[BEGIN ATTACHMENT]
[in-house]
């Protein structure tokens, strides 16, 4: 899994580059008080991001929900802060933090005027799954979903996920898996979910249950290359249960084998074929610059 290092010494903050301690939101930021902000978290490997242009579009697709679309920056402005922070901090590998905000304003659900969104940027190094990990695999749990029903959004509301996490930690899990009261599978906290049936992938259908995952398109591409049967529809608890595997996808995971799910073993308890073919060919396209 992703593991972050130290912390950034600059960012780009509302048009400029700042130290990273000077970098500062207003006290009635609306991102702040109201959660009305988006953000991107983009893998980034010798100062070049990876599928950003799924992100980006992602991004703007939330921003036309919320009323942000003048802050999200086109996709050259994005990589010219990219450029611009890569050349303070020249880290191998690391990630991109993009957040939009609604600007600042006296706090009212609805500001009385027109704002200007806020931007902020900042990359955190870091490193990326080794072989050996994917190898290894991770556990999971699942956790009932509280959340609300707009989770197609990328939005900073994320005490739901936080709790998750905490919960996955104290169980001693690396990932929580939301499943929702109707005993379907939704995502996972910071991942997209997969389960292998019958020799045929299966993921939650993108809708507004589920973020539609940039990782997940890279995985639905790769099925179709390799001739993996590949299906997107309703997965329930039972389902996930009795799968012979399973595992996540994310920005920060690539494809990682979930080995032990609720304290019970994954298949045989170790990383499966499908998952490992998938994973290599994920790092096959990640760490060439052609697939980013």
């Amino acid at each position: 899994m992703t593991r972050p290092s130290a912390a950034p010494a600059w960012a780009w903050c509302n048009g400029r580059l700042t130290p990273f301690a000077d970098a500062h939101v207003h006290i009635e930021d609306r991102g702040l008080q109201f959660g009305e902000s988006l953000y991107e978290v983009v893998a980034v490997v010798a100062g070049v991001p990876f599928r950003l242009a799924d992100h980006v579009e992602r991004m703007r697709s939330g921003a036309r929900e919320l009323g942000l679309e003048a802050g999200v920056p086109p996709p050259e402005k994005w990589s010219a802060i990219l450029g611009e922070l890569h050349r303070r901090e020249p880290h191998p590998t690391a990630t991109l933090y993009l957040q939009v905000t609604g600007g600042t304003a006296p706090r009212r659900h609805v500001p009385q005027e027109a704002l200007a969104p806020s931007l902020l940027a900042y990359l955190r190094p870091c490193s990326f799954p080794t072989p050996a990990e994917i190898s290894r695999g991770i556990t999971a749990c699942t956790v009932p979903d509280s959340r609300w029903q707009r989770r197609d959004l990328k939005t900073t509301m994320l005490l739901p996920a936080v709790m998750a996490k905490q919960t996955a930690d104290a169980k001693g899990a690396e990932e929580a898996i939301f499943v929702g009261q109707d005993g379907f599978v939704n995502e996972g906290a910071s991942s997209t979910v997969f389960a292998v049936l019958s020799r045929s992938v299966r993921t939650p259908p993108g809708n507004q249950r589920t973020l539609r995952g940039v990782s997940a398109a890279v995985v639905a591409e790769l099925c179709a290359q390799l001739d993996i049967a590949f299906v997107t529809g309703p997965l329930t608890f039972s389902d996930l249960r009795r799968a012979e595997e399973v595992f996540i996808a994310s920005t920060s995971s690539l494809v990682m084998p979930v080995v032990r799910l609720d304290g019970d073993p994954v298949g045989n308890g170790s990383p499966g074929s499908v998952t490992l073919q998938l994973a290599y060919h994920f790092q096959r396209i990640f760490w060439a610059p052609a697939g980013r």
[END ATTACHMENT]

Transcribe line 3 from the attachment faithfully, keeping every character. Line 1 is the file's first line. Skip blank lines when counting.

């Amino acid at each position: 899994m992703t593991r972050p290092s130290a912390a950034p010494a600059w960012a780009w903050c509302n048009g400029r580059l700042t130290p990273f301690a000077d970098a500062h939101v207003h006290i009635e930021d609306r991102g702040l008080q109201f959660g009305e902000s988006l953000y991107e978290v983009v893998a980034v490997v010798a100062g070049v991001p990876f599928r950003l242009a799924d992100h980006v579009e992602r991004m703007r697709s939330g921003a036309r929900e919320l009323g942000l679309e003048a802050g999200v920056p086109p996709p050259e402005k994005w990589s010219a802060i990219l450029g611009e922070l890569h050349r303070r901090e020249p880290h191998p590998t690391a990630t991109l933090y993009l957040q939009v905000t609604g600007g600042t304003a006296p706090r009212r659900h609805v500001p009385q005027e027109a704002l200007a969104p806020s931007l902020l940027a900042y990359l955190r190094p870091c490193s990326f799954p080794t072989p050996a990990e994917i190898s290894r695999g991770i556990t999971a749990c699942t956790v009932p979903d509280s959340r609300w029903q707009r989770r197609d959004l990328k939005t900073t509301m994320l005490l739901p996920a936080v709790m998750a996490k905490q919960t996955a930690d104290a169980k001693g899990a690396e990932e929580a898996i939301f499943v929702g009261q109707d005993g379907f599978v939704n995502e996972g906290a910071s991942s997209t979910v997969f389960a292998v049936l019958s020799r045929s992938v299966r993921t939650p259908p993108g809708n507004q249950r589920t973020l539609r995952g940039v990782s997940a398109a890279v995985v639905a591409e790769l099925c179709a290359q390799l001739d993996i049967a590949f299906v997107t529809g309703p997965l329930t608890f039972s389902d996930l249960r009795r799968a012979e595997e399973v595992f996540i996808a994310s920005t920060s995971s690539l494809v990682m084998p979930v080995v032990r799910l609720d304290g019970d073993p994954v298949g045989n308890g170790s990383p499966g074929s499908v998952t490992l073919q998938l994973a290599y060919h994920f790092q096959r396209i990640f760490w060439a610059p052609a697939g980013r």